Dassanayake’s statement was recorded in late Feb. 2015 though he was arrested last week ahead of UN Special Rapporteur Ben Emmerson’s, visit.

Emmerson, in his preliminary report released last Friday referred to Dassanayake’s arrest in connection with the alleged disappearance of 11 persons.

Of the eleven persons, five persons were allegedly taken in on Sept. 17, 2008 by navy personnel along with black coloured Tata Indica.

Police have identified them as Rajiv Naganathan (21 years/Colombo 13), Pradeep Vishvanathan (18 years/Wasala Rd, Colombo 13), Mohammed Sajith (21 years/Dematagoda), Thilakeswaram Ramalingam (17 years/Bloemendhal housing complex, Colombo 13) and Jamaldeen Dilan (Maradana). Those involved in the operation were believed to have been accompanied by a navy informant Mohammed Ali Anwar alias Hadjjiar of Karagampitiya, Dehiwela. Subsequently, the 28-year-old informant, too, had disappeared; he has been listed among those eleven missing.

The remaining five persons are Kasthuriarachchilage John Reid (21 years/Kotahena/8-9-2008)), Amalan Leon (50 years/Arippu, north/25-8-2008)) and his son Roshan Leon (21 years/Arippu north/25-8-2008), Anthony Kasthuriarachchi (48 yerars/Kotahena/10-10-2008) and Kanagaraja Jegan (32 years, Trincomalee)

Due to Admiral Karannagoda’s intervention, Lt. Commander Munasinghe surrendered to the police in June 2009 after having accused CoN of planning to assassinate Army Chief Lt. Gen. Sarath Fonseka. Lt. Commander Munasinghe and Lt. Commander Hettiarachchi received bail while five persons, including Commander Ranasinghe are in remand pending further investigations.

Dassanayake is so far the senior most officer arrested in connection with the disappearances. At the time of his arrest, Dassanayake was on the staff of the Chief of Defence Staff (CDS).

Although the navy headquarters lodged a complaint in May 2009 with the police the progress of the investigations had been slow, sources said. When Vice Admiral Jayanath Colomabge became Commander of the navy in late 2012, he appointed Lt Commander Ranasinghe as his PSO.

Three navy personnel including Lt. Commander K.C. Welagedera, who had been Ranasinghe’s deputy in Trincomalee implicated Dassanayake in the disappearances.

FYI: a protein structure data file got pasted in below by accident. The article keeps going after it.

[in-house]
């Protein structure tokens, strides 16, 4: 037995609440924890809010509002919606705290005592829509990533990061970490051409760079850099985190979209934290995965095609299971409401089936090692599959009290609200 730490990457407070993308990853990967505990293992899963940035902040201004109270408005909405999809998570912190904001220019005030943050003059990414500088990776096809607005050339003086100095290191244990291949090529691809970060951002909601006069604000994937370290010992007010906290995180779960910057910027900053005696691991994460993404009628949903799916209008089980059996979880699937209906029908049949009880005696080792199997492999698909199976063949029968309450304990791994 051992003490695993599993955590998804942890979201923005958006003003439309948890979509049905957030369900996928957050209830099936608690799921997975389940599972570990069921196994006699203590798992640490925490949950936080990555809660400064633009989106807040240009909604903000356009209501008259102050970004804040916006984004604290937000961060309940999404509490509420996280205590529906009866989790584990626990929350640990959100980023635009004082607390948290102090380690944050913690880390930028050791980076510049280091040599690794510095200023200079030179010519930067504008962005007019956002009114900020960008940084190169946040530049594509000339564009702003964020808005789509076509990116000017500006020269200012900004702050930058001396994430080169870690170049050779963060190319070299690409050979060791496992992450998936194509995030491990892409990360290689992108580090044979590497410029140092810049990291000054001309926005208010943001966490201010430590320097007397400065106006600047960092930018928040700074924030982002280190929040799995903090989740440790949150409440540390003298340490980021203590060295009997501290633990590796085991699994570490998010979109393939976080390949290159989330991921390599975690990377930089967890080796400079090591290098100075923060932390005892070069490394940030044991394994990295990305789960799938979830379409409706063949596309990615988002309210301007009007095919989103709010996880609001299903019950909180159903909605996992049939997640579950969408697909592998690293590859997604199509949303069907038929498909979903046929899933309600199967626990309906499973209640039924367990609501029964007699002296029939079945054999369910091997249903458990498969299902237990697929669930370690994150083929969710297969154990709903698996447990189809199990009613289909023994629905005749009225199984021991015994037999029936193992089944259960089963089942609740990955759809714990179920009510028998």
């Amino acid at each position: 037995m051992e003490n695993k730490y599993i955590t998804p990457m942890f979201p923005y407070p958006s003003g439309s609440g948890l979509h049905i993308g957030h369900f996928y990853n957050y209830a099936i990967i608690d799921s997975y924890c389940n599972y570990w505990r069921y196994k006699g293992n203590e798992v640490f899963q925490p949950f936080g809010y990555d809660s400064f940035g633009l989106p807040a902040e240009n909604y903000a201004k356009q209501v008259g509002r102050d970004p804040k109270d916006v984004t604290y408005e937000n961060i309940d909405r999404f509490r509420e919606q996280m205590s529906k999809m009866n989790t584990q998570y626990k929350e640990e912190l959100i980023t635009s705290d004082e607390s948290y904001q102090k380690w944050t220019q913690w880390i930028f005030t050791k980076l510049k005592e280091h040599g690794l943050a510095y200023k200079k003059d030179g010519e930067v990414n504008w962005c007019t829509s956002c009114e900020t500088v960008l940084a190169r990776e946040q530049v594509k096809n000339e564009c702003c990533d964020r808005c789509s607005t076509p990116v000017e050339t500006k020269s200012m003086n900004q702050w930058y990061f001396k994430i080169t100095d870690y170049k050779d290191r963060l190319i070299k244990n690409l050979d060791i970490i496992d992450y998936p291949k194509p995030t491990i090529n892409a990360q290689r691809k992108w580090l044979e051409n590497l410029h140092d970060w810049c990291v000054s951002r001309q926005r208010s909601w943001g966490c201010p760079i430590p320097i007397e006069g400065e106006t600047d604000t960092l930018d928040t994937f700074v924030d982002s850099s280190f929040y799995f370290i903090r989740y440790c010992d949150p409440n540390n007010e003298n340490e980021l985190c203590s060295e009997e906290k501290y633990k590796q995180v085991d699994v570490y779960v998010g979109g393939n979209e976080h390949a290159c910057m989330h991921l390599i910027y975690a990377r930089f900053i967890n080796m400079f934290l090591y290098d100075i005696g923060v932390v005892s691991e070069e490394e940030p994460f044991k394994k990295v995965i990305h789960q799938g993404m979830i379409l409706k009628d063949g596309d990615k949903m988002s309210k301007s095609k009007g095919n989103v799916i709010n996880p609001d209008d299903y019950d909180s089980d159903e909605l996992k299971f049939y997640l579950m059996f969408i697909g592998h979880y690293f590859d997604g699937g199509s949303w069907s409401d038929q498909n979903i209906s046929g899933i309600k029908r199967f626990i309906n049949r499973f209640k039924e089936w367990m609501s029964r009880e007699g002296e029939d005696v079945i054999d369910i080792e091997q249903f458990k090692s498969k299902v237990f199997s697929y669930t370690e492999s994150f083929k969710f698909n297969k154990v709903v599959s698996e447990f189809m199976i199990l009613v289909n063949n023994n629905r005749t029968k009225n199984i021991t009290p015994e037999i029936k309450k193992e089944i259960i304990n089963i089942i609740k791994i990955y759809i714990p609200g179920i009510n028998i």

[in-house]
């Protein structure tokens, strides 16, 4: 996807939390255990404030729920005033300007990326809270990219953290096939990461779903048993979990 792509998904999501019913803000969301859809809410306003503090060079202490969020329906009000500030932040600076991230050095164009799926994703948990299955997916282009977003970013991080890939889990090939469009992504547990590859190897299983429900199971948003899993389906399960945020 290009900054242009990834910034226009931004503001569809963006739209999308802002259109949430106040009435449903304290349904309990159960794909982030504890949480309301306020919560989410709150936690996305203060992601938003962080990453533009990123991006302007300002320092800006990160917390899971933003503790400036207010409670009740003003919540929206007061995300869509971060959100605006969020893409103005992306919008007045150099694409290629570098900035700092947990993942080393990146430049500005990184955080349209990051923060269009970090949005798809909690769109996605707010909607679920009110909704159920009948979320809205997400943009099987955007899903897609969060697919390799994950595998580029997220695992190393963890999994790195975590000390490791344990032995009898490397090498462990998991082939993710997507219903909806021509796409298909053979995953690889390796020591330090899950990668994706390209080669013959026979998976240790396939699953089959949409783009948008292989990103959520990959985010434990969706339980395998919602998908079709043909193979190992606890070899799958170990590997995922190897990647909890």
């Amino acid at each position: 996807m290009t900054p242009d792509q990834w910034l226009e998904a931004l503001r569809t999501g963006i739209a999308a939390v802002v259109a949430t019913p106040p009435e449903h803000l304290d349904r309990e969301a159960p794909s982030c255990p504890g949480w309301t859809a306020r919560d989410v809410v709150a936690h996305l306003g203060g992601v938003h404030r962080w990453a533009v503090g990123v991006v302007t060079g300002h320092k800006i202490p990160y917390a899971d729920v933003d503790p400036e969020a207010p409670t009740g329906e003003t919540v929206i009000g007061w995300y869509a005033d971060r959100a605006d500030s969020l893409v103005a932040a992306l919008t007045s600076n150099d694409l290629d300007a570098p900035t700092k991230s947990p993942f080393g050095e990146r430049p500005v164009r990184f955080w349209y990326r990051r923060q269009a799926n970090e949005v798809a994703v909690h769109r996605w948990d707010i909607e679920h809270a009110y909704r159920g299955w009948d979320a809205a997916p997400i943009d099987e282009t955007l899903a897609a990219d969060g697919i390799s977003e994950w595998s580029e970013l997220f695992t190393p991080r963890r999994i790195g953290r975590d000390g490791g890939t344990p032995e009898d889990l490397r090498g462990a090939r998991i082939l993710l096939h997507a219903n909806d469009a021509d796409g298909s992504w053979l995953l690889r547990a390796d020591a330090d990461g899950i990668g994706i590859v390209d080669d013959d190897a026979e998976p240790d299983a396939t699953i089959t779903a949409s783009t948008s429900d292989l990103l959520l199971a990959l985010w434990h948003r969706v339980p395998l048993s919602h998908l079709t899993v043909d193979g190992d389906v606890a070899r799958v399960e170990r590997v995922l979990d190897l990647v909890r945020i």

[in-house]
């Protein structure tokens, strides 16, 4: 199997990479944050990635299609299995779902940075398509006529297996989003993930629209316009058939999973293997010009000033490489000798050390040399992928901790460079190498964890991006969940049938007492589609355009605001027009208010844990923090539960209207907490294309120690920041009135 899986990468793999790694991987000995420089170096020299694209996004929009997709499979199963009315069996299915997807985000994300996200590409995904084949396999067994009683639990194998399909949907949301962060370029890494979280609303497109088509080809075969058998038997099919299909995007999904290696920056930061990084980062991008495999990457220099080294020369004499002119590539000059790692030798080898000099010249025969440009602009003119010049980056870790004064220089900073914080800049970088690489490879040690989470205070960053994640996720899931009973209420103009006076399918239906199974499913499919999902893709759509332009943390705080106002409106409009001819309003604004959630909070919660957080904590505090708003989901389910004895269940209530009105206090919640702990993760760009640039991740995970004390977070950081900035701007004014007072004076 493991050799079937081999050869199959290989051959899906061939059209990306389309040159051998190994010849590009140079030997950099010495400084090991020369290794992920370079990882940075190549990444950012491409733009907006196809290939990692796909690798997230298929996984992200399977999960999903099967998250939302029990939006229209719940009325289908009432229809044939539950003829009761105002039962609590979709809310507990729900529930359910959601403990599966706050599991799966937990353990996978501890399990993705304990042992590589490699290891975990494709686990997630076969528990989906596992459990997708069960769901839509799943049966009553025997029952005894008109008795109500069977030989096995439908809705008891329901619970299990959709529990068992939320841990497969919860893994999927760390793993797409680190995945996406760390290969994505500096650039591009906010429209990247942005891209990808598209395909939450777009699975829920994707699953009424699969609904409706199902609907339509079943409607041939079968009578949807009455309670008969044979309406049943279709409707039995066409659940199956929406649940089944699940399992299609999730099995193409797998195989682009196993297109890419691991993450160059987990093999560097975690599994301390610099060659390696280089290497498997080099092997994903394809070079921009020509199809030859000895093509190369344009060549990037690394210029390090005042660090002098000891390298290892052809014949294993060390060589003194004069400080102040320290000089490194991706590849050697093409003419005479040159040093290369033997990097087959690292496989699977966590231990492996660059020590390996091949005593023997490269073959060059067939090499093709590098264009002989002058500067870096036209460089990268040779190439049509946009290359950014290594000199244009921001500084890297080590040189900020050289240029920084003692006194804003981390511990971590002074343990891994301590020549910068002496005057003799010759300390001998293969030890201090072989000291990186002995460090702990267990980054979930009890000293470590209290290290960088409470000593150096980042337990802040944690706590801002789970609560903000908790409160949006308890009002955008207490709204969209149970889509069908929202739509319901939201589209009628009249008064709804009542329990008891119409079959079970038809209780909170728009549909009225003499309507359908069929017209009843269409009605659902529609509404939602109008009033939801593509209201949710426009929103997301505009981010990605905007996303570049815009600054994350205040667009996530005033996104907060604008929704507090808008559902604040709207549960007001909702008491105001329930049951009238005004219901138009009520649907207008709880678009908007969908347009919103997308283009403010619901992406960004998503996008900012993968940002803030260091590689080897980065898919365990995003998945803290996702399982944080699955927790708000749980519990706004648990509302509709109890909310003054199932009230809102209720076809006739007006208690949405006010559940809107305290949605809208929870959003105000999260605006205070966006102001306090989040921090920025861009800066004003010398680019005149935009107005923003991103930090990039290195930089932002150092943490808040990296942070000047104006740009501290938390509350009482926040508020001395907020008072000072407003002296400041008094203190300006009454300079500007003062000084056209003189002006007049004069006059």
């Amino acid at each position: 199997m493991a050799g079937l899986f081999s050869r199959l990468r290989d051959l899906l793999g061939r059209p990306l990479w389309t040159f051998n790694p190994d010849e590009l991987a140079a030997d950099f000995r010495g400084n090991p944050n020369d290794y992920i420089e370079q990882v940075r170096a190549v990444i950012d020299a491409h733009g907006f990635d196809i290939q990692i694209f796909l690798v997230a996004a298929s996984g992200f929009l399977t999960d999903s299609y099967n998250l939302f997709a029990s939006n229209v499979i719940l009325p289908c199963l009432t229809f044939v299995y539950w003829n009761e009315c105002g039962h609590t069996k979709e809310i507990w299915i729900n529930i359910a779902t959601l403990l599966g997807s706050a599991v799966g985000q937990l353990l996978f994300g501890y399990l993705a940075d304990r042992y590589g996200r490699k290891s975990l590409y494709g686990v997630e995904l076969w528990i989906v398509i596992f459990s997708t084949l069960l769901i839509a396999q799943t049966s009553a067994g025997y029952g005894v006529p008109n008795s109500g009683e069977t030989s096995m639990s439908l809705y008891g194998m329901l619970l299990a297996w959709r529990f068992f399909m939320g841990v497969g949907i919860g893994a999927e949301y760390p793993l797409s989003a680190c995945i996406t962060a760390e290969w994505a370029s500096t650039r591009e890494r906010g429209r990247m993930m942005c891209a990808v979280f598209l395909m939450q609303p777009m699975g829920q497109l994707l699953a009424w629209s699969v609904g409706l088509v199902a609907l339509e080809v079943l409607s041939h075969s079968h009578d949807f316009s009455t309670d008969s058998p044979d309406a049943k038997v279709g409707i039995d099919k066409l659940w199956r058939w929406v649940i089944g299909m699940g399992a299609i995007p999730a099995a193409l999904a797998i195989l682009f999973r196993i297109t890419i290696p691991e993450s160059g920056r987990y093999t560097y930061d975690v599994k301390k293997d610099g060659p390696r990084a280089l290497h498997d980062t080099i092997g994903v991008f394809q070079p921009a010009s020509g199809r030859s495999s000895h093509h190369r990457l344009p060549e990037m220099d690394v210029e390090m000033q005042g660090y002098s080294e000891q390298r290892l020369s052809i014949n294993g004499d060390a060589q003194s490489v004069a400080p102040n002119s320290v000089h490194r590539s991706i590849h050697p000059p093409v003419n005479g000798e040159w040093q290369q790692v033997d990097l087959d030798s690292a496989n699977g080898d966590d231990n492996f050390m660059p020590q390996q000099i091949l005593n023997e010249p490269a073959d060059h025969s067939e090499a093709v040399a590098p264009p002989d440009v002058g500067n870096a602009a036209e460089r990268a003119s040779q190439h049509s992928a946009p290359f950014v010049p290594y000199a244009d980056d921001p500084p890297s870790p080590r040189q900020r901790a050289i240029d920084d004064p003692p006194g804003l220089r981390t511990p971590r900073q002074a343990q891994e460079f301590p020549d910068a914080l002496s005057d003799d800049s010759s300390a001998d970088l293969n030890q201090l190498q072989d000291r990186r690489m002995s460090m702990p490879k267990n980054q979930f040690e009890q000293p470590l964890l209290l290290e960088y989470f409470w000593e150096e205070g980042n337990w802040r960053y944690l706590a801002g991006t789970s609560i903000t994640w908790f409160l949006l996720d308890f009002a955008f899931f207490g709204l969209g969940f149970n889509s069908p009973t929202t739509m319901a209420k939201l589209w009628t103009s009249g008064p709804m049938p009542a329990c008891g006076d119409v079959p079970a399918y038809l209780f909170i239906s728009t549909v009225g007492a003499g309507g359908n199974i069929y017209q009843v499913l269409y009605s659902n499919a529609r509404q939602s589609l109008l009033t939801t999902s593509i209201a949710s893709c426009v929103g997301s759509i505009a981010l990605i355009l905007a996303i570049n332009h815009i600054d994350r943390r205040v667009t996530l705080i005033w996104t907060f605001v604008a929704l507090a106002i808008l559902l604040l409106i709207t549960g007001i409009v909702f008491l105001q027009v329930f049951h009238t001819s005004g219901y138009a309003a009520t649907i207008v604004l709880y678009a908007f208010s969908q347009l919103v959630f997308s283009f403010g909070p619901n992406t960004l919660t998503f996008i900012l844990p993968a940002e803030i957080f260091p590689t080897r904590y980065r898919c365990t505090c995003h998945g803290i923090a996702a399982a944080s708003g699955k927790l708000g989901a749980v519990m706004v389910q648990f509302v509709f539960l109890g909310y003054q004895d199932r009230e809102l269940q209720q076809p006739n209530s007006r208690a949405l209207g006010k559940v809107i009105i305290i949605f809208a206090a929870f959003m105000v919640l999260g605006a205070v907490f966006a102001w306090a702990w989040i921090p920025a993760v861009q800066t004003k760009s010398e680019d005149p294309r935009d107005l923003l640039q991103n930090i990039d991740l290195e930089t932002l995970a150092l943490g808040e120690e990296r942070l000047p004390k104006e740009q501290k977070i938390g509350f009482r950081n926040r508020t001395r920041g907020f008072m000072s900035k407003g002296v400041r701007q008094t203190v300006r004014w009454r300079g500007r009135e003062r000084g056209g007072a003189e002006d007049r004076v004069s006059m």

Following their statements, particularly the one given by Welagedara, investigated by the Office of the Provost Marshal for his alleged involvement in human smuggling operations, Provost Marshal Dassanayake faced difficulty in taking part in a prestigious US military course.

Welagedara accused four officers, including Dassanayake of threatening him.

Although Dassanayake was allowed to proceed to the US in Sept. 2014, the then navy Commander Vice Admiral Jayantha Perera requested him to return in mid Feb 2015. The police recorded Dassanayake statement two weeks later.

Lt. Commander Welagedara is currently in Australia on overseas leave.

The travel ban imposed on Dassanayake by court on a request made by the police in Feb. 2015 remains in force.

The allegations in respect of disappearances deprived Dassanayake of due promotion to the rank of Commodore.

The intervention made by the Human Rights Commission of Sri Lanka (HRCSL) on Dassanayake’s behalf recently led to him receiving the appointment as temporary Commodore with seniority backdated to June 1, 2015. The police arrested Dassanayake before HRCSL received representations by retired Admirals, Karannagoda and Thisara Samarasinghe.

Meanwhile, investigations conducted by the navy during the war implicated at least four of the missing persons (not among those abducted on Sept 17, 2008) and the informant in LTTE operations. Those residents of Arippu North had been responsible for operating a fleet of boats between northern Sri Lanka and Tamil Nadu and key elements in the LTTE. Those allegedly taken in on Sept 17, 2008 were believed to have been involved in a credit card racket with the knowledge of the LTTE.


Post a Comment